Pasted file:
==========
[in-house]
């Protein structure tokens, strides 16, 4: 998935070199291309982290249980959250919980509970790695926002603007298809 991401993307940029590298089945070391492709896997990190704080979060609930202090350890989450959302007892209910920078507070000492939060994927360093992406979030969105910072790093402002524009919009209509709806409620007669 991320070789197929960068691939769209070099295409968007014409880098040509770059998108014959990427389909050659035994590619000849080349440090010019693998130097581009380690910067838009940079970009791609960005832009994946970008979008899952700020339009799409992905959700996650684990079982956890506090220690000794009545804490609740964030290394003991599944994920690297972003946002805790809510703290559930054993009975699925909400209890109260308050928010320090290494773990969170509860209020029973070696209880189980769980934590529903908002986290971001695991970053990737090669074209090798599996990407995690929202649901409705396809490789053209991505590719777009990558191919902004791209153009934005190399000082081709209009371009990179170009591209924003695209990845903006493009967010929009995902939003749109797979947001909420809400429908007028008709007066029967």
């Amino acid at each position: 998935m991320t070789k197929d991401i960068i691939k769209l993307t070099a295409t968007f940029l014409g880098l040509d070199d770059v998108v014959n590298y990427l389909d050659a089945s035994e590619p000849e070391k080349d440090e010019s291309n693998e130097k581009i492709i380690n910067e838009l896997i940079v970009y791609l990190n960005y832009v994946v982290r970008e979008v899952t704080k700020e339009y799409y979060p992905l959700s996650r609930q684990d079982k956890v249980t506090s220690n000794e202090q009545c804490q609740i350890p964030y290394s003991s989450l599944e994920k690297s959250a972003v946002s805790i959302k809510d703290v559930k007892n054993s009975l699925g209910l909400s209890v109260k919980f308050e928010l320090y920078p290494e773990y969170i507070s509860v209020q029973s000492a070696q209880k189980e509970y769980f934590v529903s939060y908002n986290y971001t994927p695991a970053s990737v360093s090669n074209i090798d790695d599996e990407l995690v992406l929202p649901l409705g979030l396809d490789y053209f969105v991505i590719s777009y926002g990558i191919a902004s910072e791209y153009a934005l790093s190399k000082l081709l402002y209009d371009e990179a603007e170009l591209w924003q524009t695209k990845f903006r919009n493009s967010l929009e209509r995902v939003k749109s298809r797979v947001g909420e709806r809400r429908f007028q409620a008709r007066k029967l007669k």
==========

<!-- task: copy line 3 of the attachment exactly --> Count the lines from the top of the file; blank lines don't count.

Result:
């Amino acid at each position: 998935m991320t070789k197929d991401i960068i691939k769209l993307t070099a295409t968007f940029l014409g880098l040509d070199d770059v998108v014959n590298y990427l389909d050659a089945s035994e590619p000849e070391k080349d440090e010019s291309n693998e130097k581009i492709i380690n910067e838009l896997i940079v970009y791609l990190n960005y832009v994946v982290r970008e979008v899952t704080k700020e339009y799409y979060p992905l959700s996650r609930q684990d079982k956890v249980t506090s220690n000794e202090q009545c804490q609740i350890p964030y290394s003991s989450l599944e994920k690297s959250a972003v946002s805790i959302k809510d703290v559930k007892n054993s009975l699925g209910l909400s209890v109260k919980f308050e928010l320090y920078p290494e773990y969170i507070s509860v209020q029973s000492a070696q209880k189980e509970y769980f934590v529903s939060y908002n986290y971001t994927p695991a970053s990737v360093s090669n074209i090798d790695d599996e990407l995690v992406l929202p649901l409705g979030l396809d490789y053209f969105v991505i590719s777009y926002g990558i191919a902004s910072e791209y153009a934005l790093s190399k000082l081709l402002y209009d371009e990179a603007e170009l591209w924003q524009t695209k990845f903006r919009n493009s967010l929009e209509r995902v939003k749109s298809r797979v947001g909420e709806r809400r429908f007028q409620a008709r007066k029967l007669k």